Mar 04, 2021 Last Updated 5:10 AM, Mar 4, 2021

Pacific island countries should not expect international travel to resume in earnest until late 2021, travel and aviation experts have warned.

‘You should forget the US market for 2021, as well as Europe and the United Kingdom,” Peter Harbison told a recent meeting of Pacific airline executives.

“Nearly 550,000 Americans are projected to have died by 1 April 2021 (from COVID-19), which is more than double the mid-November 2020 level.

“The vaccine rollout is projected to have little impact by April 2021.

“For Europe, over a million Europeans are projected to die by 1 April 2021, representing a trebling of mid-November 2020 numbers.

“For the United Kingdom, nearly 120,000 residents are projected to die by April 2021, doubling its mid-November 2020 level.”

Harbison is the chairman emeritus of CAPA – Centre for Aviation, an Australian based aviation and travel market intelligence firm.

He was among a number of experts invited to address a virtual seminar for members of ASPA – the Association of South Pacific Airlines recently.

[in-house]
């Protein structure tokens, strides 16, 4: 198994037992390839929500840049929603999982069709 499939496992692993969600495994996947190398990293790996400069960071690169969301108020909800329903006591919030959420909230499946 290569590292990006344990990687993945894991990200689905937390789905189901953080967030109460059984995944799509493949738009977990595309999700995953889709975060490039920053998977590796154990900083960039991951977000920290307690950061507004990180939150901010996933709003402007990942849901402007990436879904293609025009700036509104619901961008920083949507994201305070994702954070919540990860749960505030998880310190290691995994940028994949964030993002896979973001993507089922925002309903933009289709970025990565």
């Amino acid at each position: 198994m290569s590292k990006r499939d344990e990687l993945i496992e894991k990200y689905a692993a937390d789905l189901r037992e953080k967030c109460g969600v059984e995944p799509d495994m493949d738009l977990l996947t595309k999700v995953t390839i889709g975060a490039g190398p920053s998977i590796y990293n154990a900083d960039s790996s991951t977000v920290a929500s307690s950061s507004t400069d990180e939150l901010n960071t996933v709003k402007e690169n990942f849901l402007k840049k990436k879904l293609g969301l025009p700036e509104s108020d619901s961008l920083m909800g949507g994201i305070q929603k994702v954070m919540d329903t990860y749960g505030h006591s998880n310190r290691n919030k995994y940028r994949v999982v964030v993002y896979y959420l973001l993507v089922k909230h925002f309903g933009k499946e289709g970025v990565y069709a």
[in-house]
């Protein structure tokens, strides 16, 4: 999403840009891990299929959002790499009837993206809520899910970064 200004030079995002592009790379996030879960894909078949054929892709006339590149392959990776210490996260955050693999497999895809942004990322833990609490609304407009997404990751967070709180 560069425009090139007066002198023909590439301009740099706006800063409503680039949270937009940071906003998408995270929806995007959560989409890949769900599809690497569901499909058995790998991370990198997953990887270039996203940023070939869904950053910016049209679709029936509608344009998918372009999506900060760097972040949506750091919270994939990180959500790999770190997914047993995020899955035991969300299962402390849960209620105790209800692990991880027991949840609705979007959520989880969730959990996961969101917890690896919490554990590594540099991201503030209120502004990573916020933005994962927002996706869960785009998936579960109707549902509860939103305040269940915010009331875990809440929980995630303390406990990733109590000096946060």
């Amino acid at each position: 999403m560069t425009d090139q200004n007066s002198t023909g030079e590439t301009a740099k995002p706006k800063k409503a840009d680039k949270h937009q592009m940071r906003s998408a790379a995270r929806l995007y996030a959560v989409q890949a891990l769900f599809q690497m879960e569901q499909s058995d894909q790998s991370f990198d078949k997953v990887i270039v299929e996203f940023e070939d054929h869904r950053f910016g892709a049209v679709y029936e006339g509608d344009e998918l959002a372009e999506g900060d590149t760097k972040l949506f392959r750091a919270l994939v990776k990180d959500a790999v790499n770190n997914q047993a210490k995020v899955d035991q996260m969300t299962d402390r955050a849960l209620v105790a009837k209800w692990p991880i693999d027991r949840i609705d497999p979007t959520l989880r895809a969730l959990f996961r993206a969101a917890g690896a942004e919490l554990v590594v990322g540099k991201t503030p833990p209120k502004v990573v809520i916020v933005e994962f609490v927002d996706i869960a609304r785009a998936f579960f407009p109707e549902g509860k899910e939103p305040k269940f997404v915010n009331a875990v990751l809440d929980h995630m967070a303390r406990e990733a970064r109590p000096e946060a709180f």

With the exception of Fiji Airways, all Pacific airlines, including Air New Zealand and QANTAS, are Association members.

Even the performance in 2021 of the region’s largest tourist source market, Australia, is in doubt, Harbison told the ASPA seminar.

For the full story, login to your account or subscribe today.

I survived the PX073 crash

Once aboard, my seat, 24F on the right side of the rear of the plane was comfortable and the flight attendants were courteous and pleasant. The safety briefing was pretty much like every safety briefing I’ve ever heard with one variance from my experience. Instead of instructing passengers on how to use the exit doors, the briefing said that a crew member would open the doors in the event of an emergency. I thought that was odd at the time but didn’t think much more of it.